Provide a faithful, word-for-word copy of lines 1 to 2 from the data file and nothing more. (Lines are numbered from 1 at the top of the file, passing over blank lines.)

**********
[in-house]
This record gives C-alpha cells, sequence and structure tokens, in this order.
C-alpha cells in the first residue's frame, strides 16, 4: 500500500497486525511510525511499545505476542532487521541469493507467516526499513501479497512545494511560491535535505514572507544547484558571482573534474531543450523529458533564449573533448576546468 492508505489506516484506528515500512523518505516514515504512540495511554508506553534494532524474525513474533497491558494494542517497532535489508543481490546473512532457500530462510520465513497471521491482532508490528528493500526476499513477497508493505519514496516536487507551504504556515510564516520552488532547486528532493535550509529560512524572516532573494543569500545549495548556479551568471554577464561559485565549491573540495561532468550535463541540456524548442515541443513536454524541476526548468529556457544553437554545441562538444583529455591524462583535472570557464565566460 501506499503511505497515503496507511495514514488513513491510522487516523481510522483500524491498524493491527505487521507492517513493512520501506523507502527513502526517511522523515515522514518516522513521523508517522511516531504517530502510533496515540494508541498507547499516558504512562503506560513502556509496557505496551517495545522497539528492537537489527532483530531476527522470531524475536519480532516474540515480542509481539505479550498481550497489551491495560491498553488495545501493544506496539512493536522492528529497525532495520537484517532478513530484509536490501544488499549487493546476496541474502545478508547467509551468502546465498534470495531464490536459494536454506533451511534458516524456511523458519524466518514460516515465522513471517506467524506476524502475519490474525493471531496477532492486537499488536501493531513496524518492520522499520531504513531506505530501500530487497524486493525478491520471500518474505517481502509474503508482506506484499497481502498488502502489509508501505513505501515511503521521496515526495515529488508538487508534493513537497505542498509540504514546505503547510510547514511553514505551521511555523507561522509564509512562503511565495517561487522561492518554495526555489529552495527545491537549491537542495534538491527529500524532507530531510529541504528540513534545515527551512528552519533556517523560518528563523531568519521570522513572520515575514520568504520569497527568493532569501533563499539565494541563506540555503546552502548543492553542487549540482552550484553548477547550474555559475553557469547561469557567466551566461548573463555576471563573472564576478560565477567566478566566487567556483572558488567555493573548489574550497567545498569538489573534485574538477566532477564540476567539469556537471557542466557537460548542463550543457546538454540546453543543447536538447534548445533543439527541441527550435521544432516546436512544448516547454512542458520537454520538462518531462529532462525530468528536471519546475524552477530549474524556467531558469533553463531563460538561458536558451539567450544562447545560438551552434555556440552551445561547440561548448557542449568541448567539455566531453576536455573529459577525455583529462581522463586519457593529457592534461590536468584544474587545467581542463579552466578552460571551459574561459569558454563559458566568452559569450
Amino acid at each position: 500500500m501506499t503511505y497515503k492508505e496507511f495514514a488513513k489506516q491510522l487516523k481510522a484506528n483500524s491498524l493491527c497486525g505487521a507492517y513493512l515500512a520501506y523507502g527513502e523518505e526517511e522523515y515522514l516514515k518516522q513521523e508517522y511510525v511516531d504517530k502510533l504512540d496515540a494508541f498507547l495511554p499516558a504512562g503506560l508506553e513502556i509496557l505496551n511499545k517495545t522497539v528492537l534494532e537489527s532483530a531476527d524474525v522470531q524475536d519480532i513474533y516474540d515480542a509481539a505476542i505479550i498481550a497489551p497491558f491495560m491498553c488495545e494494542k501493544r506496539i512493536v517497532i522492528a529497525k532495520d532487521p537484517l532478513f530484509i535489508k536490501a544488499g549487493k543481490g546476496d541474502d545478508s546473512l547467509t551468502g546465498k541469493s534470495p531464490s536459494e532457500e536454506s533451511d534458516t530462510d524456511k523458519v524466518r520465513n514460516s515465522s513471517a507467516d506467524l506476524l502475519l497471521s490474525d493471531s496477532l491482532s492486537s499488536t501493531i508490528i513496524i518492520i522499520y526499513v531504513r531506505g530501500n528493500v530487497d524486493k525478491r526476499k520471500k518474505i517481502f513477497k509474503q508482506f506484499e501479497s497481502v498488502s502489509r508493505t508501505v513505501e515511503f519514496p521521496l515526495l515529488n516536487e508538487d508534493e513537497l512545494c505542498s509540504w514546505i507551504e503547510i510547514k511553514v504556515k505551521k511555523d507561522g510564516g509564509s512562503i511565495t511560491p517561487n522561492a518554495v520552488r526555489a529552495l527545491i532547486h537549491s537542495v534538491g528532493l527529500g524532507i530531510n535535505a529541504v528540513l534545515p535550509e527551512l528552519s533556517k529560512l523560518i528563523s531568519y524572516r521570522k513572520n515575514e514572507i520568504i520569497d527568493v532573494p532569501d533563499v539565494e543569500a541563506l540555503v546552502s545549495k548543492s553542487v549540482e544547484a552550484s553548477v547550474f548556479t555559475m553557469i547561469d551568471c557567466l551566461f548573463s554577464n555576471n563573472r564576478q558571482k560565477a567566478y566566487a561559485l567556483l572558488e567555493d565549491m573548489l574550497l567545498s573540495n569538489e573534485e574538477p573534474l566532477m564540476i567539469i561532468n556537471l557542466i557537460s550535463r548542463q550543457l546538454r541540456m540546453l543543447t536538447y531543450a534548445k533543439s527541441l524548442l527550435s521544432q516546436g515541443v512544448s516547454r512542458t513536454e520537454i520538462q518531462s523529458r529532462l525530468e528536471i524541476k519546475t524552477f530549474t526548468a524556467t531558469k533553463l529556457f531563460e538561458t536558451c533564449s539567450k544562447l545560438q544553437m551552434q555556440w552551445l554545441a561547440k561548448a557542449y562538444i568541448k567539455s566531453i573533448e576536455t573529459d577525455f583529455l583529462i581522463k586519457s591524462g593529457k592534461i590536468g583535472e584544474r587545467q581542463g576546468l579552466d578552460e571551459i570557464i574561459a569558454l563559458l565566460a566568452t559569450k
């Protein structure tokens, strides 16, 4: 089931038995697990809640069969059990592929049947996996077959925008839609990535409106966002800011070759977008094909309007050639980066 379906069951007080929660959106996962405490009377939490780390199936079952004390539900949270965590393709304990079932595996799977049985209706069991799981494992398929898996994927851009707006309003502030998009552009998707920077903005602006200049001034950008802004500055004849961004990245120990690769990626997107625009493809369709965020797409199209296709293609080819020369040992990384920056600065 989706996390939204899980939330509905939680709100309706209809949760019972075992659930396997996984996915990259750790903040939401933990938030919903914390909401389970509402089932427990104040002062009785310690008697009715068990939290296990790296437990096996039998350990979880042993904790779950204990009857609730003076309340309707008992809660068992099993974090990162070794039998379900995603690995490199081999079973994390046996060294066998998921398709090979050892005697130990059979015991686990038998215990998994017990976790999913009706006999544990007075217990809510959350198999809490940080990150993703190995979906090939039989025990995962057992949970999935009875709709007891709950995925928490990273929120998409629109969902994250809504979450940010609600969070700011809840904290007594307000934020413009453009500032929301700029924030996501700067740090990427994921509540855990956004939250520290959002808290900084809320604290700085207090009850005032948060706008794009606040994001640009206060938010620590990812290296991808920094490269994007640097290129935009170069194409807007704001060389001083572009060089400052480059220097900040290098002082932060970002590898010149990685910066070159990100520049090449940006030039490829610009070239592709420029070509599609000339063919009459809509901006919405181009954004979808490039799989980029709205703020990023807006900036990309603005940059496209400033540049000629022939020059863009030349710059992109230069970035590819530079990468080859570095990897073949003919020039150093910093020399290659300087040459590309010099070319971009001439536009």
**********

[in-house]
This record gives C-alpha cells, sequence and structure tokens, in this order.